Volume 10, Issue 2 ((Autumn & Winter) 2024)                   Iranian J. Seed Res. 2024, 10(2): 67-80 | Back to browse issues page


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Shahbazi M, Asghari J, Kamkar B, Taghvaie Salimi E. (2024). Quantifying and analysis of germination responses of invasive weed Western ragweed (Ambrosia psilostachya) to temperature and under different water potential conditions. Iranian J. Seed Res.. 10(2), : 5 doi:10.61186/yujs.10.2.67
URL: http://yujs.yu.ac.ir/jisr/article-1-583-en.html
University of Guilan , asghari@guilan.ac.ir
Abstract:   (584 Views)
Extended abstract
Introduction: The germination process is one of the most critical stages of a plant's growth and determines the success of the emergence of a weed in an agroecosystem because it is the first stage in which the weed competes for a niche. Various environmental factors, including temperature and moisture, affect the germination of weed seeds. Modeling techniques are capable of predicting germination, seedling emergence, and establishment of weed species. The ability to predict weed germination in response to environmental conditions is very effective for the development of control programs. The experiment was conducted to determine the cardinal temperature and evaluate the best model for quantifying the response of the germination rate of Western ragweed weed seeds under different water stress conditions.
Materials and Methods: A factorial experiment was conducted in the form of a completely randomized design in three replications. The investigated factors include temperature with eight levels (5, 10, 15, 20, 25, 30, 35, and 40 C˚) and water potential with six levels (0, -0.3, -0.6, -0.9, -1.2, and -1.5 MPa) on the germination of Western ragweed. In order to quantify the response of Western ragweed germination rate to temperature, three non-linear Dent-like, Beta, and Segmented regression models were used.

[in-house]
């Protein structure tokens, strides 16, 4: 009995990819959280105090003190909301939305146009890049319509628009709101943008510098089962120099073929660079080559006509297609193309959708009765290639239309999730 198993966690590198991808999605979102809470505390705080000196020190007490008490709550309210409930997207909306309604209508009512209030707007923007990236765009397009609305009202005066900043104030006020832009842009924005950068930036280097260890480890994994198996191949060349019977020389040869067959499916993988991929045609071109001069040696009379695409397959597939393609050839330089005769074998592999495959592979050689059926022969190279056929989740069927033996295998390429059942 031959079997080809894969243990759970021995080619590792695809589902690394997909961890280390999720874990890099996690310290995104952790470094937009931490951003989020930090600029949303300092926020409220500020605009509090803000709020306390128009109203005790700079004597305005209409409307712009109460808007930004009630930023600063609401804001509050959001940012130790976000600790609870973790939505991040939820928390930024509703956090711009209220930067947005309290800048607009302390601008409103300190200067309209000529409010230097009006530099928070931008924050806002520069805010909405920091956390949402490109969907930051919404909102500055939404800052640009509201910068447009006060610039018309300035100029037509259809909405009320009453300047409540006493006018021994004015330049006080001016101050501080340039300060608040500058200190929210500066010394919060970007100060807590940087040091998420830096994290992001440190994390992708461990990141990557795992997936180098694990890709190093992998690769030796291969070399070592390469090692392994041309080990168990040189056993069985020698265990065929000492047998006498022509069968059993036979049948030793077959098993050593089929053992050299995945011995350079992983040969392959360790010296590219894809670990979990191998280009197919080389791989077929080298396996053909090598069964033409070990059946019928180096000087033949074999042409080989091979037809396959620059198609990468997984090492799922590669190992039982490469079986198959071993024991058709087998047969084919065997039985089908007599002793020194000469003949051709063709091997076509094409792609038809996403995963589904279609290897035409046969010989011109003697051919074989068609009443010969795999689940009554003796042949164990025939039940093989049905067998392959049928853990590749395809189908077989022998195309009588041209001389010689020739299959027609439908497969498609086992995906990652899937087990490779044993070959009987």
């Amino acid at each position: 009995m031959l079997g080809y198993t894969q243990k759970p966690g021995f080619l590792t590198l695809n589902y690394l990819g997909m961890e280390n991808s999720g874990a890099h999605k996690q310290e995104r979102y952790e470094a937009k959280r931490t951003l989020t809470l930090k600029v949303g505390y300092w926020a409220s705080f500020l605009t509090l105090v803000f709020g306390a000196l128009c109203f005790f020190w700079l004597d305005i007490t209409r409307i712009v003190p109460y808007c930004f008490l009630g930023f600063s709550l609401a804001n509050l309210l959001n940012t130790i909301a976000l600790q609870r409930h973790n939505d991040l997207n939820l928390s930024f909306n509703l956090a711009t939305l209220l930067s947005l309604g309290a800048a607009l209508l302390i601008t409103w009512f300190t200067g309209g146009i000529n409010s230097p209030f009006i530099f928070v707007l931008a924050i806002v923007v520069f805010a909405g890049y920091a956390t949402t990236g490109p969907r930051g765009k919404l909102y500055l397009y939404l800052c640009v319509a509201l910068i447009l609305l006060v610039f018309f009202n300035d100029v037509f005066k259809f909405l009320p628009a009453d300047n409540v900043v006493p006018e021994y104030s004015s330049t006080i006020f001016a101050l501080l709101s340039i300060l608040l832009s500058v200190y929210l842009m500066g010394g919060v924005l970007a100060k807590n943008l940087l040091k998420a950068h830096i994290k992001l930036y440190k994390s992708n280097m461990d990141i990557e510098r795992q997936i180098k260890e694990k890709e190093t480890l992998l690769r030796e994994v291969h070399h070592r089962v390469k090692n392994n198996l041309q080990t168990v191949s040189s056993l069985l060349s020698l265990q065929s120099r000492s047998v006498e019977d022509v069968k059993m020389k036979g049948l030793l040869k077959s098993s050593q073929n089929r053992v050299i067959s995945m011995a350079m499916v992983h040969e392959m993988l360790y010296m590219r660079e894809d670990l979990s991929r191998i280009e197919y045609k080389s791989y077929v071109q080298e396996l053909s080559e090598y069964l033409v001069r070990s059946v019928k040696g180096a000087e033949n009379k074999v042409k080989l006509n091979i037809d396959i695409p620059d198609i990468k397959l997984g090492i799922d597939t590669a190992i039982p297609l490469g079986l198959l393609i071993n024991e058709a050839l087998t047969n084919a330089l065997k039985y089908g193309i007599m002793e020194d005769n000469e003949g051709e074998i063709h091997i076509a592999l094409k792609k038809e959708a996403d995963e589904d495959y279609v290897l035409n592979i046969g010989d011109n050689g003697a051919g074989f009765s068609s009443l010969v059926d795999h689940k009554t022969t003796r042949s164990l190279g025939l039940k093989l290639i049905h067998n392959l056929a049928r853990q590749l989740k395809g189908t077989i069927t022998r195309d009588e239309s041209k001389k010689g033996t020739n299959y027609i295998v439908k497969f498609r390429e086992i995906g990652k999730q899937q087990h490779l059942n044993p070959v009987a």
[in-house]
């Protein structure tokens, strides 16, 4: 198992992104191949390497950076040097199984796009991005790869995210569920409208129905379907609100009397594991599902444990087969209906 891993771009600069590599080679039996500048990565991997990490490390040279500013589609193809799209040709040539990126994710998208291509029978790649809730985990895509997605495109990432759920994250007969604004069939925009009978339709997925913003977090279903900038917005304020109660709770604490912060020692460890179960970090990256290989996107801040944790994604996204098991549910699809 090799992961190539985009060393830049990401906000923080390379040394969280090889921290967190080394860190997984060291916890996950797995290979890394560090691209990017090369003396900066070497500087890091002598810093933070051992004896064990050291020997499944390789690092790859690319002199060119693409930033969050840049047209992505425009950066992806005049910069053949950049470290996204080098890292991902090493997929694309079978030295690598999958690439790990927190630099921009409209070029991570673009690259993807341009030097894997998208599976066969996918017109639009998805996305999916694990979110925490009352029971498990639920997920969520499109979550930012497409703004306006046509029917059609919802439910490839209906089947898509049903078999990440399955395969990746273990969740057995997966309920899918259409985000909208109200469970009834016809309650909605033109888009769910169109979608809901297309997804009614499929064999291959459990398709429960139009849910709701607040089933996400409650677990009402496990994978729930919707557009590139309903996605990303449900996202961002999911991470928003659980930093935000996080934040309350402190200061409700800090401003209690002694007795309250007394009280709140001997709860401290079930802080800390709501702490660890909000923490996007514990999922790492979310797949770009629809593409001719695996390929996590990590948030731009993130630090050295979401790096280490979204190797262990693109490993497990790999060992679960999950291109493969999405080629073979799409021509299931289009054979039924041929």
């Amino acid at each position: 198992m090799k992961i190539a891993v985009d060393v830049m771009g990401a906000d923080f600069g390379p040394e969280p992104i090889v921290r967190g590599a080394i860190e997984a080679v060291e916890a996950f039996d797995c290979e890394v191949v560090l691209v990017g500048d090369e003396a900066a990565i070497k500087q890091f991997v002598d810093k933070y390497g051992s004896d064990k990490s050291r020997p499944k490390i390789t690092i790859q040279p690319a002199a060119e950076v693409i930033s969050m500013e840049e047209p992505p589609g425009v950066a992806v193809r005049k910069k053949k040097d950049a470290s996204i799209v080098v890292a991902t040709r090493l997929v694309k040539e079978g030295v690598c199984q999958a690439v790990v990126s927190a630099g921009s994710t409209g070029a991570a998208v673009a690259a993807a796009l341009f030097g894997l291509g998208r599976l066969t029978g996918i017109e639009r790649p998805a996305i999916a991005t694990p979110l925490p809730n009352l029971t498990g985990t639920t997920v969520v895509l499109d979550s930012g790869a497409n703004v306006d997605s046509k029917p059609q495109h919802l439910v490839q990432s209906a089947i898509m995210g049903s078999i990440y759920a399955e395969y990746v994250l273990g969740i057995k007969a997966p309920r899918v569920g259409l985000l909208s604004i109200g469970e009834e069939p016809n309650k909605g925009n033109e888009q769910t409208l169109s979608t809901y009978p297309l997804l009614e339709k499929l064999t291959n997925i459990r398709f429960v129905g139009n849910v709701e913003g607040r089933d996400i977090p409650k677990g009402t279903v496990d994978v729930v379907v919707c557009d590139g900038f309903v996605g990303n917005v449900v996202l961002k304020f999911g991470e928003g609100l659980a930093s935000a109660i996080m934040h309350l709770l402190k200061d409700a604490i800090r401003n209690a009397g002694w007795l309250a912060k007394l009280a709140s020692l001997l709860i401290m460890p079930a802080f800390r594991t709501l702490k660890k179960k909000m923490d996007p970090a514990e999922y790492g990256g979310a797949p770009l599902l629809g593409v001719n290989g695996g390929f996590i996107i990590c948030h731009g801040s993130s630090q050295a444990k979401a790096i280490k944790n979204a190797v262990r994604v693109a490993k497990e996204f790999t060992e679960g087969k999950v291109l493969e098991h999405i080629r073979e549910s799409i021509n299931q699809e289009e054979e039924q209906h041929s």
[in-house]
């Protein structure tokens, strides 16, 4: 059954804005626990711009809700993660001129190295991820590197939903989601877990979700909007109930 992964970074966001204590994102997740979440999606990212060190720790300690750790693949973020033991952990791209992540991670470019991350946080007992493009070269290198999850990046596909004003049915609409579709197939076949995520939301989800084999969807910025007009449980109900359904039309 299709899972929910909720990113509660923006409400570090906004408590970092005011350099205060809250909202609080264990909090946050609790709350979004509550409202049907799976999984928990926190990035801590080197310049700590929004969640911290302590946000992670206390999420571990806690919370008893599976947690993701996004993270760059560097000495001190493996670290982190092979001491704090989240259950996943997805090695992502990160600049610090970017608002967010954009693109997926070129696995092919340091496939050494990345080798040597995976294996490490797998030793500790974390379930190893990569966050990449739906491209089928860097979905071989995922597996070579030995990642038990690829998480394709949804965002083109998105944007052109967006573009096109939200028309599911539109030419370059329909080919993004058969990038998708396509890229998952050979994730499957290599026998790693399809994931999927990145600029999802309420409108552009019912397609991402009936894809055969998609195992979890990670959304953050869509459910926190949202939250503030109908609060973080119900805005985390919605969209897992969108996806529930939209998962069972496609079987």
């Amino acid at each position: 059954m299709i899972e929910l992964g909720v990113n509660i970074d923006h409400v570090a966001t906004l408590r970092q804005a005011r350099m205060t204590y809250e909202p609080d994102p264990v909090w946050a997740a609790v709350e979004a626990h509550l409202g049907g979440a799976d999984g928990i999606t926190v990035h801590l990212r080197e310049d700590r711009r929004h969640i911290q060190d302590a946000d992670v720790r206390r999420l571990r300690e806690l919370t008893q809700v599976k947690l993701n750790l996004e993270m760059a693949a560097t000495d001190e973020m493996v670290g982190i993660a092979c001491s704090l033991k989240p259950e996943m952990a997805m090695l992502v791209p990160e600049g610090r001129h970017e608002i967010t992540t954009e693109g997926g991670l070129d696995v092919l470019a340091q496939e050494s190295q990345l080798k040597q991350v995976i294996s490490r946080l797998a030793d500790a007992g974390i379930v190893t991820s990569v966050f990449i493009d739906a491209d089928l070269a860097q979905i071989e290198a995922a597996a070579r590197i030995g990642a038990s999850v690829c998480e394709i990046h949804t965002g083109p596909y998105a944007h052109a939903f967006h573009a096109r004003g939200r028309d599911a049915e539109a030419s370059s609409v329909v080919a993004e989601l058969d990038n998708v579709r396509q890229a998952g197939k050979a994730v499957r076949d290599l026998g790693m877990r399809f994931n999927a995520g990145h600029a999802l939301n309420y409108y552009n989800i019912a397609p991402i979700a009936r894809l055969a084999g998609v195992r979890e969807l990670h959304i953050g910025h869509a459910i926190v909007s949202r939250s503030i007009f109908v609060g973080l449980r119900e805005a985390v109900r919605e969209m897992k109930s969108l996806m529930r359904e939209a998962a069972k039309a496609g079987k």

Results: The results showed that the effect of temperature, water potential, and their interactions on maximum germination, germination rate, and time required to reach 10, 50, and 90 percent germination were significant. Also, the results showed that by increasing the temperature from 10 to 25 C˚, the percentage and rate of germination increased whereas by increasing water potential, the percentage and rate of germination decreased. In comparing the models, based on RMSE, R2, CV, and coefficients a and b parameters, the Beta model was the most suitable for estimating the temperatures of cardinal Western ragweed. The base, optimum, and ceiling temperatures using the Beta model were 3.88, 25, and 40 C˚, respectively.
Conclusions: The use of the Beta model to quantify the germination response of Western ragweed seeds to different levels of water potential at different temperatures had acceptable results. Therefore, by using the output of these models at different temperatures, it is possible to predict the germination rate at different potentials.

Highlights:
1- Germination cardinal temperatures and the effect of water potential on western ragweed weed were investigated.
2- Estimation of different models to quantify the response of germination rate to temperature and different water potentials.
Article number: 5
Full-Text [PDF 817 kb]   (134 Downloads)    
Type of Study: Research | Subject: Seed Ecology
Received: 2023/07/1 | Revised: 2024/06/9 | Accepted: 2023/11/15 | ePublished: 2024/06/9

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